"The ramblings..." - I have an (as yet) undiagnosable, chronic, random tiredness problem with symptoms akin to ADD usually involved too (more details see my 'Illness CV'). Because of this I am usually unable to do tasks that require active concentration (like reading large blocks of text) or involve a high level of abstraction (like mathematics). Hence I can not construct ruggedly cogent arguments and analyses of technical subjects based on thorough research. However, I find that typing thoughts straight from my head is often easier than reading the equivalent volume of text, especially on a topic that is currently of deep interest.
"sci/tech contemplations" - With the 90s being my most formative years, I feel I have grown up with the concept of continuous (technological) progress embedded in my psyche. Computers really helped me shine as I reach secondary school education, so Moore's Law is something I *knew* well before I had a name for it. Excelling at science, particularity physics, I mistakenly undertook a degree in the subject: I was looking for the deepest kind of understanding (and to make a difference to the future through academia), but disillusion crept in as I struggled with progressively drier derivations, that failed to fulfil my A-level intrigue built up by pop-science books. Contemporary technology may all fall out of subtle revelations in the field of physics, and will continue to from a myopic viewpoint, but it is otherwise empty, too abstract to yield broad enlightenment.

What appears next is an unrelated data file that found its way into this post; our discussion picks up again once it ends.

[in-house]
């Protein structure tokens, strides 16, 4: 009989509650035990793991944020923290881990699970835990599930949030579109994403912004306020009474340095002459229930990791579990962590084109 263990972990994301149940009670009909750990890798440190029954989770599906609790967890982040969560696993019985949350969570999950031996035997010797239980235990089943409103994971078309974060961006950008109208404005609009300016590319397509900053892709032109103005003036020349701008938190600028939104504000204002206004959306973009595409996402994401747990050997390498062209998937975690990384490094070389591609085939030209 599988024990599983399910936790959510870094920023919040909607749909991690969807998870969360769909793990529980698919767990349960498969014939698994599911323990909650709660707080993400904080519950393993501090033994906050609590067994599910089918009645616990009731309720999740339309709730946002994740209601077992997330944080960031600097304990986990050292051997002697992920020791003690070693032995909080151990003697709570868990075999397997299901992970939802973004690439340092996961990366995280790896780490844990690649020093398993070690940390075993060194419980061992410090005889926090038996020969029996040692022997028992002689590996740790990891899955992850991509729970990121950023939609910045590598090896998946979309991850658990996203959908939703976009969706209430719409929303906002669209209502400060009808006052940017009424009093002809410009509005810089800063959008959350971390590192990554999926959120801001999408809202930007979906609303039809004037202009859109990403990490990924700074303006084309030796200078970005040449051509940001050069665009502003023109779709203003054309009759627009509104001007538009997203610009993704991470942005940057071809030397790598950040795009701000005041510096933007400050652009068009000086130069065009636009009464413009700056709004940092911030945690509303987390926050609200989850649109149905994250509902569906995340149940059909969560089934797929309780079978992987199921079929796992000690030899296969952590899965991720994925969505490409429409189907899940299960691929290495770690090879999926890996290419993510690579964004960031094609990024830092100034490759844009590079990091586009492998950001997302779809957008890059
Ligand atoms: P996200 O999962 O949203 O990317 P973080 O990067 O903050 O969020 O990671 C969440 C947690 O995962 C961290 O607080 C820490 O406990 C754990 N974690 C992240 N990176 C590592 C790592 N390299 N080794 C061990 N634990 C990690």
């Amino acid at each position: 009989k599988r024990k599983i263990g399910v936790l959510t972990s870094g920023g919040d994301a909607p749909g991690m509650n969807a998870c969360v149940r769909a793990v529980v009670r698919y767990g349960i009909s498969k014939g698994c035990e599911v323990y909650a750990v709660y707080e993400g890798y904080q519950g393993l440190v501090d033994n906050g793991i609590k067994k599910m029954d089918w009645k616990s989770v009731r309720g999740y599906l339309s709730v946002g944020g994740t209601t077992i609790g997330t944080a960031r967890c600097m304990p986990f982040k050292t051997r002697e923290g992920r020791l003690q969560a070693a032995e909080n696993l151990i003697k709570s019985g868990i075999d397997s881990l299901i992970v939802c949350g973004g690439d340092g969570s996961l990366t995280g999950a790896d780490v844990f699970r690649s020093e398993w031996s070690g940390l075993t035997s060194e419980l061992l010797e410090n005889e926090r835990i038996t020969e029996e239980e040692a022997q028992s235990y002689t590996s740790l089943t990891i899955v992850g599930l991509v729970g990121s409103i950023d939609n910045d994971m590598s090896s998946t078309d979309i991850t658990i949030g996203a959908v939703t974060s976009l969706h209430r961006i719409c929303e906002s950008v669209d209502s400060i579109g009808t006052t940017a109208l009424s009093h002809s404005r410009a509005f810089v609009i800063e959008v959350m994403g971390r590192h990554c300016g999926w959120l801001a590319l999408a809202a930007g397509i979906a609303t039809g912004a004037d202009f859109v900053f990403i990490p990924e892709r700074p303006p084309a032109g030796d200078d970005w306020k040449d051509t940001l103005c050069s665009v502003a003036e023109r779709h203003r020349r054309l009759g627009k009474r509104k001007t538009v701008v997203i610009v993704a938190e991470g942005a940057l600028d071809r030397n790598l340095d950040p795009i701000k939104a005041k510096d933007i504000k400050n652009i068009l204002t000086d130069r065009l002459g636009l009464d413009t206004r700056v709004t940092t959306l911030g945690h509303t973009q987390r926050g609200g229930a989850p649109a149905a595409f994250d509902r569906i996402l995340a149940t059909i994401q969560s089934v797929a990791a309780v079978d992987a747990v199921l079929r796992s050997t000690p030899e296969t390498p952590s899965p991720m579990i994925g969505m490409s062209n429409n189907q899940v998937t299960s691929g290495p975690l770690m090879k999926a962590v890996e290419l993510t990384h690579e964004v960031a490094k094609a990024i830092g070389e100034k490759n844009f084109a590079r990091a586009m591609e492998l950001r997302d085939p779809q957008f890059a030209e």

"...Singularitarian" - In my first undergraduate year, but unrelated to my degree, I hit upon the book "The Physics of Immortality". It took my existing scientific understanding of reality and ran with it out to the end of the universe, towards a logically inevitable afterlife and the existence of everything imaginable in an Omega Point Singularity. Like David Deutsch, I grabbed hold of F.J.Tipler's core concept with both hands, while taking his connections to Christianity with more than a pinch of salt.
Concurrent with starting the degree that I should have done in the first place, Cybernetics, I discovered Wolfram's "A New Kind of Science". Then more significantly still, Ray Kurzweil's flavour of singularity: the technological kind. Again, my implicit beliefs were crystallised. Suddenly the future had a time scale, one that put infinite promise within my probable life span. It turns out that ultimate meaning is something that is being built as you read this; it is unstoppably escalating complexity itself; evolution and diversification of genes, memes and temes (in most recent terminology).
'The Singularity' (as coined by Vernor Vinge) can in no way be dismissed as a heap of wishful thinking riding on an obscure proof (as with the Tiplerian kind, above); everything points towards this phenomena, more blatant than the a hand of a God. From the rate of brain size increase in hominids, to world GDP, to the dozen siblings of Moore's Law (applying to various types of technology), all inscribe a part of the same exponential curve. Looking closer, progress actually exceeds exponential trends, so steep it is near asymptotic: a burning bright wall beyond which it is actually impossible to predict what will happen, however much closer that time comes.
The Singularity is such an important concept that I think it is worth (re)evaluating everything using the framework of it's core ideas.